IN THE FIRST OPINION FROM ITS newest justice, the U.S. Supreme Court has given criminal defendants something most Americans assumed they already possessed: the right to offer evidence that somebody else committed the crime. But that's only part of the significance of this week's unanimous ruling setting aside a murder conviction of a South Carolina man. The decision, written by Samuel A. Alito Jr., also puts police and prosecutors on notice that the "magic bullet" of evidence -- DNA -- can misfire if physical evidence and test results are handled carelessly.
Law enforcement officials should have learned that lesson after the 1995 acquittal of O.J. Simpson on charges that he murdered his wife and her friend. Jurors in the trial cited defense claims that sloppy handling undermined the credibility of DNA evidence. This week's Supreme Court decision also involved DNA evidence, which (along with a palm print and fibers) led prosecutors to charge Bobby Lee Holmes with the 1989 rape and murder of an 86-year-old woman. Relying on a state rule, the trial judge ruled that this evidence was so strong that Holmes' lawyer couldn't call witnesses who would support the theory that another man committed the crime.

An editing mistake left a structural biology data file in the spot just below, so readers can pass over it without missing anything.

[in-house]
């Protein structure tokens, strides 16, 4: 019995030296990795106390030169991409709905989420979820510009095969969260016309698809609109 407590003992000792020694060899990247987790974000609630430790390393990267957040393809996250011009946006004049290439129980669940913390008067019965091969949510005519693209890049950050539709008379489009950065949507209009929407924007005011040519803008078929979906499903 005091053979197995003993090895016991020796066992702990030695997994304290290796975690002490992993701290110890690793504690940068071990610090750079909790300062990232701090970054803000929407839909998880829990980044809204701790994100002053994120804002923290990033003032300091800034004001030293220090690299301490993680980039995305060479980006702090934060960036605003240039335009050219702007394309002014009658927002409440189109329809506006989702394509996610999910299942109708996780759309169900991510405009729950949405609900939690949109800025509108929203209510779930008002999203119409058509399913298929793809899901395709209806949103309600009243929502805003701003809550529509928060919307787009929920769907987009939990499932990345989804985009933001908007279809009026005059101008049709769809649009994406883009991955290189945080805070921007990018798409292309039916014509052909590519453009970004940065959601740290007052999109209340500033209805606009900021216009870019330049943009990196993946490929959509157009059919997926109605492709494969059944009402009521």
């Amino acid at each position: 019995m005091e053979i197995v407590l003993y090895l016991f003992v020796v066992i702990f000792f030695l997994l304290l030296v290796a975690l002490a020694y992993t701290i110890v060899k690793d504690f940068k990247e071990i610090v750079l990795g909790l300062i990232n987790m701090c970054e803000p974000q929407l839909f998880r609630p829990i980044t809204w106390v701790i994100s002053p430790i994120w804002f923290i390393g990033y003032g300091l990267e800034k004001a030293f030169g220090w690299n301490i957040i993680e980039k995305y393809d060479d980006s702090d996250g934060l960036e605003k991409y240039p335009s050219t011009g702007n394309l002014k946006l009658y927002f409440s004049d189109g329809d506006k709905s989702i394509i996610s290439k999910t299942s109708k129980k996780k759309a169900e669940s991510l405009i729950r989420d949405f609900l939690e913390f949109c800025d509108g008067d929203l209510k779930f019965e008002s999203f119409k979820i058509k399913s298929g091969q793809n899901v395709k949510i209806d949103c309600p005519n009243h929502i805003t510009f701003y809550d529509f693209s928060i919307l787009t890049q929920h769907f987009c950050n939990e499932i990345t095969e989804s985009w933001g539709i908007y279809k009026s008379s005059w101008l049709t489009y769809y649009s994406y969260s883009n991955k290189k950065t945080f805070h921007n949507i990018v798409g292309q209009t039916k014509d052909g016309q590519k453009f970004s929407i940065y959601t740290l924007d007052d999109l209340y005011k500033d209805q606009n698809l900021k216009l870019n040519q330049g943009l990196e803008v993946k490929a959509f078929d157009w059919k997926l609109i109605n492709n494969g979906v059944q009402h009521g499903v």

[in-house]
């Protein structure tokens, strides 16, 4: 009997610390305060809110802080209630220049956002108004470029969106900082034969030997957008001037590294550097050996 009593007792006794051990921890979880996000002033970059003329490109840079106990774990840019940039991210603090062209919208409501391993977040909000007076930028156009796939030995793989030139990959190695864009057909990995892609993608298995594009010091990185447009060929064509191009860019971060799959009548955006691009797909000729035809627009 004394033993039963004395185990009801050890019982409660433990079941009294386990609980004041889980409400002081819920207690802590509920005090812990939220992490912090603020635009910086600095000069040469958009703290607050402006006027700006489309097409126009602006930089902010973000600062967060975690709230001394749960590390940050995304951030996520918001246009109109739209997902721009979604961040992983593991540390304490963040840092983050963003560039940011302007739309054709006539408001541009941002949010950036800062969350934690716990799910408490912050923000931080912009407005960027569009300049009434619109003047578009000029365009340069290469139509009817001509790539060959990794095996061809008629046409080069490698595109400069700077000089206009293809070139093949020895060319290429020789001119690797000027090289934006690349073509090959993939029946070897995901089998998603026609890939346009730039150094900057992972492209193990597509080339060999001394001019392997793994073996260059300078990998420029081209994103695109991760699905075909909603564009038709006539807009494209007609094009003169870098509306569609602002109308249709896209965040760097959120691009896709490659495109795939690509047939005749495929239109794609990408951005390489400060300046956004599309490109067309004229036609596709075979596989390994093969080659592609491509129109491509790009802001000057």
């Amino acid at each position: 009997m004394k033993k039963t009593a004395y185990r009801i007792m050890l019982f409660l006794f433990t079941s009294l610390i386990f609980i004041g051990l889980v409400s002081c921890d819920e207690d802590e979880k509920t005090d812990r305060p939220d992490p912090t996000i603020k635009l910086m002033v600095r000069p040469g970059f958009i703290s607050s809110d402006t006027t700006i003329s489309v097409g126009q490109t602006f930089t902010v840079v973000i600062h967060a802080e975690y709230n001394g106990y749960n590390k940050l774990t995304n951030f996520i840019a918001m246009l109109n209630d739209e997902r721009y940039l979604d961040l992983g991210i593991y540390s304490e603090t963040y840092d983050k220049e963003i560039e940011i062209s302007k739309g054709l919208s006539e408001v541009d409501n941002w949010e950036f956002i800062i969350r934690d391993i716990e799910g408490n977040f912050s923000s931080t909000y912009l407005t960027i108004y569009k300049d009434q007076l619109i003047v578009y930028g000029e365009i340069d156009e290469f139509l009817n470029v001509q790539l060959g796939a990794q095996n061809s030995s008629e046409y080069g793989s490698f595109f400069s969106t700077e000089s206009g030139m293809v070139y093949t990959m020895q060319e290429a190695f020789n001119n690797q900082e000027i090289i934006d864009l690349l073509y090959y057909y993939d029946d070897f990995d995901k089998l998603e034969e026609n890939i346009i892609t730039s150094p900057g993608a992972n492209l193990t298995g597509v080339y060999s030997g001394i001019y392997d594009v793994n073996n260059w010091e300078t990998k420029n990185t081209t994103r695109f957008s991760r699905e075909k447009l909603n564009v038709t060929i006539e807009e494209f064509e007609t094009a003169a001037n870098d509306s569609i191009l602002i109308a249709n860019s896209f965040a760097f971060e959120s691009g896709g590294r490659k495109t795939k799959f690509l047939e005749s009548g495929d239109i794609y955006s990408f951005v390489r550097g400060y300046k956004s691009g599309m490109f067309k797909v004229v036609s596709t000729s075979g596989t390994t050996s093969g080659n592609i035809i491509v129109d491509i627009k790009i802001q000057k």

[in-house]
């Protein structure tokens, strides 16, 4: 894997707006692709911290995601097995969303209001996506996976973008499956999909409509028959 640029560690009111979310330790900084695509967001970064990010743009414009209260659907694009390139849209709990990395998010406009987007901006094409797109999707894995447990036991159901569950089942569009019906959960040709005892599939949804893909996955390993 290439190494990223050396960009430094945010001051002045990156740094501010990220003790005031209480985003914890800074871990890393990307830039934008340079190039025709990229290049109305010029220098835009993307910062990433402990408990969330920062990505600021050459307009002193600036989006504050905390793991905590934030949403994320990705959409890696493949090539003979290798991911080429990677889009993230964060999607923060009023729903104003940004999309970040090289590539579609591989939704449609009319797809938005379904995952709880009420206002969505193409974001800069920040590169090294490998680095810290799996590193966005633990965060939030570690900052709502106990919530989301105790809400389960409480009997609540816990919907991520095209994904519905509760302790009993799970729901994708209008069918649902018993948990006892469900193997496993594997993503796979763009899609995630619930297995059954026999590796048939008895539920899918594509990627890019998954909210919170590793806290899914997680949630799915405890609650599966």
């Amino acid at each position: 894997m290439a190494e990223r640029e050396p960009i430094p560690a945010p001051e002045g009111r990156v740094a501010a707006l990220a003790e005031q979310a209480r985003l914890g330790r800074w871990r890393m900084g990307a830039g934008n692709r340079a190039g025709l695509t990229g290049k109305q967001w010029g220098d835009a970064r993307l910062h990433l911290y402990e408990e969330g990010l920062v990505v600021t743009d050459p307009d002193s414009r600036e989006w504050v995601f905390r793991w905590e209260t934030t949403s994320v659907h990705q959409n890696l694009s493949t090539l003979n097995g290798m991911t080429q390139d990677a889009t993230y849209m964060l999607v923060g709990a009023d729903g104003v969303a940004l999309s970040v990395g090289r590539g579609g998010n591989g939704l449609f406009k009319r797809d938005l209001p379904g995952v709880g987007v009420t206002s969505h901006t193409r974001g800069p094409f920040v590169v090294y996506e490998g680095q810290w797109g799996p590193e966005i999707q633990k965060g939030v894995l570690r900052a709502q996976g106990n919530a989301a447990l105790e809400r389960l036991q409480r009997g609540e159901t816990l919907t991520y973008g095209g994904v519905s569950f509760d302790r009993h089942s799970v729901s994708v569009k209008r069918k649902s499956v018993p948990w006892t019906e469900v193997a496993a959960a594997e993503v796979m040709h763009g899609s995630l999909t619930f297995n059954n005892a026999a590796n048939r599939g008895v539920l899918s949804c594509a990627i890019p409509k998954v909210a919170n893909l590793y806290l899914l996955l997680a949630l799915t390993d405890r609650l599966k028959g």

Most Americans would be shocked by the suggestion that someone on trial for his life couldn't offer evidence that someone else was guilty. So were both liberal and conservative members of the Supreme Court, led by Alito, a former federal prosecutor.